“The vast majority of landlords provide a good service and the government does not believe it is right to impose unnecessary additional costs on them, or their tenants. Such an approach is disproportionate and unfairly penalises good landlords.”"

 

The government would have add point if the bad landlords were a tiny minority, but with a third of properties being substandard, this is needed. 

We wouldn't do away with MOT tests for cars if it was shown that two thirds passed without further work required. 

Clearly the government is treading carefully around landlords. Perhaps they don't want another letter from Ros.

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8 minutes ago, Ah-so said:

The government would have add point if the bad landlords were a tiny minority, but with a third of properties being substandard, this is needed. 

We wouldn't do away with MOT tests for cars if it was shown that two thirds passed without further work required. 

Clearly the government is treading carefully around landlords. Perhaps they don't want another letter from Ros.

The current Government doesn't care about tenants, despite the occasional bit of lip service to try to make it look as though they do.

It's partly psephology - landlords are more likely than tenants to vote Tory - and partly dogma - landlords own property and therefore, per se, matter; tenants, by the same token, don't and don't.

Cars and MOT's.  One can only think that even the Tories have worked out that a vehicle with clapped out brakes might plough into their car on the open road. They don't see themselves ever renting from a crap landlord and therefore don't give a stuff.

 

Edit: splung

Edited by Snugglybear

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19 minutes ago, Ah-so said:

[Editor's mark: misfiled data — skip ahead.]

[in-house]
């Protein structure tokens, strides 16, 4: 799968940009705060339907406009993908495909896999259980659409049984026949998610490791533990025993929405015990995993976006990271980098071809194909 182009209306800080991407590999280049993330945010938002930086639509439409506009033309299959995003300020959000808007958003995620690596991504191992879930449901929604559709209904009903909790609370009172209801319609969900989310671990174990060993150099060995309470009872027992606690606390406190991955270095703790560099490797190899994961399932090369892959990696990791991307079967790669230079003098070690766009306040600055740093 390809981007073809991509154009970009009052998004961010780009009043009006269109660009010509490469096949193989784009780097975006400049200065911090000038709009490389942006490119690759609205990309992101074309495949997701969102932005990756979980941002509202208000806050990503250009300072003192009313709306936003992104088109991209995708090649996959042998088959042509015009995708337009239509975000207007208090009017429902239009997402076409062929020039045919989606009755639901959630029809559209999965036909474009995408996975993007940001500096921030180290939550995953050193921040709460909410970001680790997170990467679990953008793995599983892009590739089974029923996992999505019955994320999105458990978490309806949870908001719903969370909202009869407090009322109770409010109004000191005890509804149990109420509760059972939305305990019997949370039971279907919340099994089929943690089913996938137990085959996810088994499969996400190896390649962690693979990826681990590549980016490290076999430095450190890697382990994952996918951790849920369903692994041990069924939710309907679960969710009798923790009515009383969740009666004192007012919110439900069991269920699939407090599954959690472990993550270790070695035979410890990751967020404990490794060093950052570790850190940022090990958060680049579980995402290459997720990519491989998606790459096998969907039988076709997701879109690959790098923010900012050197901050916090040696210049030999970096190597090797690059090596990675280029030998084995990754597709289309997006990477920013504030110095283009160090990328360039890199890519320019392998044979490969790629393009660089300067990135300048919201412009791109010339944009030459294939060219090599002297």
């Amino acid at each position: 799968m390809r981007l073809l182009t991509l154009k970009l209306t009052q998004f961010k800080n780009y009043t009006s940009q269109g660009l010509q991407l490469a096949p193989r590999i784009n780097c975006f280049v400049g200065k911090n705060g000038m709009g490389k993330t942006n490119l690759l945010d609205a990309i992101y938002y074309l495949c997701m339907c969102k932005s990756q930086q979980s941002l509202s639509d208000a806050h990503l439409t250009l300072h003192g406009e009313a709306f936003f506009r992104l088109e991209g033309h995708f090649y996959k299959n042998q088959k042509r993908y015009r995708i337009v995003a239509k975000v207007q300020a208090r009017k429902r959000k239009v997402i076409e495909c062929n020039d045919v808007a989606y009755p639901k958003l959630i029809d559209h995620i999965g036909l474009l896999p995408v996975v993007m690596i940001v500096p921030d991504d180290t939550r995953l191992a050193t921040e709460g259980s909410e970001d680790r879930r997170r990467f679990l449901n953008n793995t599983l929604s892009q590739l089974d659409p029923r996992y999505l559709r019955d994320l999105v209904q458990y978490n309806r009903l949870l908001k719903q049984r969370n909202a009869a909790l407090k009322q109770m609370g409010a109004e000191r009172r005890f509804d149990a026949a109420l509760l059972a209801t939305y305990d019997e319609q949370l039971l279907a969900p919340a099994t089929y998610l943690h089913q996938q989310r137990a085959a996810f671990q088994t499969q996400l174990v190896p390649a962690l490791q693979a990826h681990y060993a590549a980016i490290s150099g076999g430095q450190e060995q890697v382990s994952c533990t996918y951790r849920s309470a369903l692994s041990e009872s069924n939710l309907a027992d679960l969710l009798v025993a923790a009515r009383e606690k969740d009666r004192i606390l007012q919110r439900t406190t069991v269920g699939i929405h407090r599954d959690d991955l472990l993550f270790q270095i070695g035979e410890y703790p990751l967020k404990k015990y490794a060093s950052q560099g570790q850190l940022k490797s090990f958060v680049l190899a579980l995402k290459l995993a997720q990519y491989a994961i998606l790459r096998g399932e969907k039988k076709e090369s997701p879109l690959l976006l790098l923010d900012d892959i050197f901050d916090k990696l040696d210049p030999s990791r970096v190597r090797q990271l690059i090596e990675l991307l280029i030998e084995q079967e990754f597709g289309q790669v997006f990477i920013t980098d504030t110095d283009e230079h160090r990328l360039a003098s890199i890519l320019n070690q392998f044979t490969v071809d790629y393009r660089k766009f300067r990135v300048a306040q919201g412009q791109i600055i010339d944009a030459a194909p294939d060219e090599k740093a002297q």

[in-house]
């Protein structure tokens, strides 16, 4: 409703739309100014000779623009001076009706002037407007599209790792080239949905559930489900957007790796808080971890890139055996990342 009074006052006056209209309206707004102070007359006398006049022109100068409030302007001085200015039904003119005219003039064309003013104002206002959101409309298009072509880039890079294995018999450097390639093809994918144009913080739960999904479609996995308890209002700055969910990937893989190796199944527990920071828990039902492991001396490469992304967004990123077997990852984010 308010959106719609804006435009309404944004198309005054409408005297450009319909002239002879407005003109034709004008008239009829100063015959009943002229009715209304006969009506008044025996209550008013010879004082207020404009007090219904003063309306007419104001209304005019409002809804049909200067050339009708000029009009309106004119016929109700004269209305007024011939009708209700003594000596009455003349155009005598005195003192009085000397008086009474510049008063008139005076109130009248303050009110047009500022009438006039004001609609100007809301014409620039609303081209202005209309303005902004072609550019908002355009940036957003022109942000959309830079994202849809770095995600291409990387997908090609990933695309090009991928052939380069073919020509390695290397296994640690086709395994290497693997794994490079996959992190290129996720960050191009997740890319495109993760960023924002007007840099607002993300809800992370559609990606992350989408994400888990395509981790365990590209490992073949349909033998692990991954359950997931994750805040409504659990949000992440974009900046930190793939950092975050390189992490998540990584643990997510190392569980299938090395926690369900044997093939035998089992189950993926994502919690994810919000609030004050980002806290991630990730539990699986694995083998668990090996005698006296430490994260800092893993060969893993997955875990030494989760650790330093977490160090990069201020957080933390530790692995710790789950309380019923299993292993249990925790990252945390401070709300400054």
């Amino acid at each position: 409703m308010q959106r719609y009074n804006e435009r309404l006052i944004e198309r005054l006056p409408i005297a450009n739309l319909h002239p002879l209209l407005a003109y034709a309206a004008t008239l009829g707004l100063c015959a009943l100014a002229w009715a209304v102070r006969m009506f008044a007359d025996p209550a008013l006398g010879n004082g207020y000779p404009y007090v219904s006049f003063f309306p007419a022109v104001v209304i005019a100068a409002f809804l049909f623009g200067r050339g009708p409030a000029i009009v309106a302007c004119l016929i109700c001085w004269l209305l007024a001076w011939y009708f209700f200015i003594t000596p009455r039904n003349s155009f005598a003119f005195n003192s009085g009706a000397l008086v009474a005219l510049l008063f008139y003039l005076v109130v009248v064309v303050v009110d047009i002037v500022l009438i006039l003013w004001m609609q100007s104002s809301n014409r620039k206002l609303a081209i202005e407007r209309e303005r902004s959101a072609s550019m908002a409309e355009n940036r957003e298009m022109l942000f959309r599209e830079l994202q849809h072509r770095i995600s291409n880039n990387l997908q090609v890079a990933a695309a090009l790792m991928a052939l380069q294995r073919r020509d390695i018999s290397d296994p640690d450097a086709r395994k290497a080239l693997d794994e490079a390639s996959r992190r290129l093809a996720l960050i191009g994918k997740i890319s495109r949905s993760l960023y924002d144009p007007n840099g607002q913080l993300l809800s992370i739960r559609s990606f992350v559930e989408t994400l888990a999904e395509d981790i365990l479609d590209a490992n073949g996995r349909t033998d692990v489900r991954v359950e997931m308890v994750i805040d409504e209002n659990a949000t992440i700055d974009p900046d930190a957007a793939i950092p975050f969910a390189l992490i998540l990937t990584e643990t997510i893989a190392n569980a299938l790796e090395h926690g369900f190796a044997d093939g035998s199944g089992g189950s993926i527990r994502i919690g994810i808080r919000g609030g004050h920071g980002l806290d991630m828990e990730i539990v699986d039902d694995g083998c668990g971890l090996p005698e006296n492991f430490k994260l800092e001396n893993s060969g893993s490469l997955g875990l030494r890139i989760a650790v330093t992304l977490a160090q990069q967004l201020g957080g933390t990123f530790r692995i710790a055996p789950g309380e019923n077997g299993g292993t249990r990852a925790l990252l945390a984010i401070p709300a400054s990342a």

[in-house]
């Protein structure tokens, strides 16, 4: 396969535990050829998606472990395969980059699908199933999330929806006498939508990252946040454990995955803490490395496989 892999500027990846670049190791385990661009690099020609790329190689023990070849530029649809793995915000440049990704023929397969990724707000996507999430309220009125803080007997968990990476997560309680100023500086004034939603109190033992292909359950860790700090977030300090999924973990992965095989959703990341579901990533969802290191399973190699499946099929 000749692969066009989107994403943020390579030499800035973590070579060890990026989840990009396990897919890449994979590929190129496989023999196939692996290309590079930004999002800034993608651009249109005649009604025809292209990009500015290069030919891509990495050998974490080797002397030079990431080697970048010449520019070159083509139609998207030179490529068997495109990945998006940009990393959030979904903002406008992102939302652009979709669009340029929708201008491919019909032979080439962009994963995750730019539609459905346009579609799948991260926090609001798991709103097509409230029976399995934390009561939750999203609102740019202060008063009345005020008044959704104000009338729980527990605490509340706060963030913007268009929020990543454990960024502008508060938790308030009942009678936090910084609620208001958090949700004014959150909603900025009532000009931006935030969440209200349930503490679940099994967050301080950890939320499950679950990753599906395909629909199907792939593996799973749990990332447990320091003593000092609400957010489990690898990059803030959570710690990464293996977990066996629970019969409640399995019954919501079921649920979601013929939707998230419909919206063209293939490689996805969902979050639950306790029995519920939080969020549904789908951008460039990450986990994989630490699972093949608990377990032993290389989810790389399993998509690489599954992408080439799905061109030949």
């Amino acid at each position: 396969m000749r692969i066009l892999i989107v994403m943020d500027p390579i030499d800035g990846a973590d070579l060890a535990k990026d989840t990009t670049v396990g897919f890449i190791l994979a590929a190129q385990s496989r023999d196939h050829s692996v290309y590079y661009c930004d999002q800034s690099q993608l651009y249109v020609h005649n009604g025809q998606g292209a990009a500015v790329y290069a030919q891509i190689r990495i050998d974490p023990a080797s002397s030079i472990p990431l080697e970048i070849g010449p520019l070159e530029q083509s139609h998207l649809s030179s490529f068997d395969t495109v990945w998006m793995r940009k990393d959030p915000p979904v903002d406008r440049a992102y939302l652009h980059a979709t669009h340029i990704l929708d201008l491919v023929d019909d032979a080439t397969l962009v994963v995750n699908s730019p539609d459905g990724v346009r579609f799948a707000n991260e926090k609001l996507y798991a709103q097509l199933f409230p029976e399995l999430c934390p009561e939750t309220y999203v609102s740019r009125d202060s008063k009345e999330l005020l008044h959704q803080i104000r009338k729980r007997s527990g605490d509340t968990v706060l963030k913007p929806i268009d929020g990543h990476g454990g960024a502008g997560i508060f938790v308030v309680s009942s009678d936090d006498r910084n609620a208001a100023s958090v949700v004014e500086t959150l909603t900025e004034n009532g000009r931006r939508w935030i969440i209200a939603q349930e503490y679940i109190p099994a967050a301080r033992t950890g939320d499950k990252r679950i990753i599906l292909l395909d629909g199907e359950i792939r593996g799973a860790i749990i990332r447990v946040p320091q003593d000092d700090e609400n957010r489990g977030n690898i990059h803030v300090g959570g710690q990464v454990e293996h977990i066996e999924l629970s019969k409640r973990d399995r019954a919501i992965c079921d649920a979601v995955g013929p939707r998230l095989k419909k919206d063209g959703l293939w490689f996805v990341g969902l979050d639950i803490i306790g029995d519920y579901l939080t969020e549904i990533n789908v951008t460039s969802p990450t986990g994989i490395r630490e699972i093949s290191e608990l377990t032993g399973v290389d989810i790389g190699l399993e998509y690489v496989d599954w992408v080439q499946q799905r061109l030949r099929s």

The government would have add point if the bad landlords were a tiny minority, but with a third of properties being substandard, this is needed. 

They'd still be lying because this:

28 minutes ago, Snugglybear said:

...which are generally passed on to tenants through higher rents.

is a lie.  That is, it isn't true and they know it isn't true. 

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2 hours ago, Maynardgravy said:

You have to be a certain type of person to be able to treat fellow humans this way. We live in a society that rewards nastiness and selfishness.

When you have gross yields circa 5%,it's hardly surprising that LL's choose not to maintain properties.

1 hour ago, Ah-so said:

"The Independent revealed last month that almost a third of private rented homes in England, totalling 1.4 million properties, are currently substandard, while 17 per cent contain the most dangerous type of safety hazard"

I missed this when it came out, and even I am shocked at this news. Only licencing of every private landlord can help sort this out, along with checks before any property is rented out. 

Absolutely.It's amazing that LL's are l;eft to self police to such an extent

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22 minutes ago, DrBuyToLeech said:

They'd still be lying because this:

is a lie.  That is, it isn't true and they know it isn't true. 

To be pedantic, I didn't say that.  I quoted the Guardian, which quoted part of the content of a letter written by Brandon Lewis.

Though your point stands.  It's what the Government says.  In an attempt to frame their own implacable resistance to registering and licensing all landlords as a favour to tenants.  

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42 minutes ago, Snugglybear said:

To be pedantic, I didn't say that.  I quoted the Guardian, which quoted part of the content of a letter written by Brandon Lewis.

Though your point stands.  It's what the Government says.  In an attempt to frame their own implacable resistance to registering and licensing all landlords as a favour to tenants.  

Sorry, that's an artefact of the quoting system, I wasn't attributing it to you, or really criticising what you wrote, I was criticising the original quote. 

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I wonder what percentage of privately owned homes are substandard and if substandard always matters.  Sadly meeting the correct standards is not always safe so could the reverse - not meeting the standards is not always dangerous.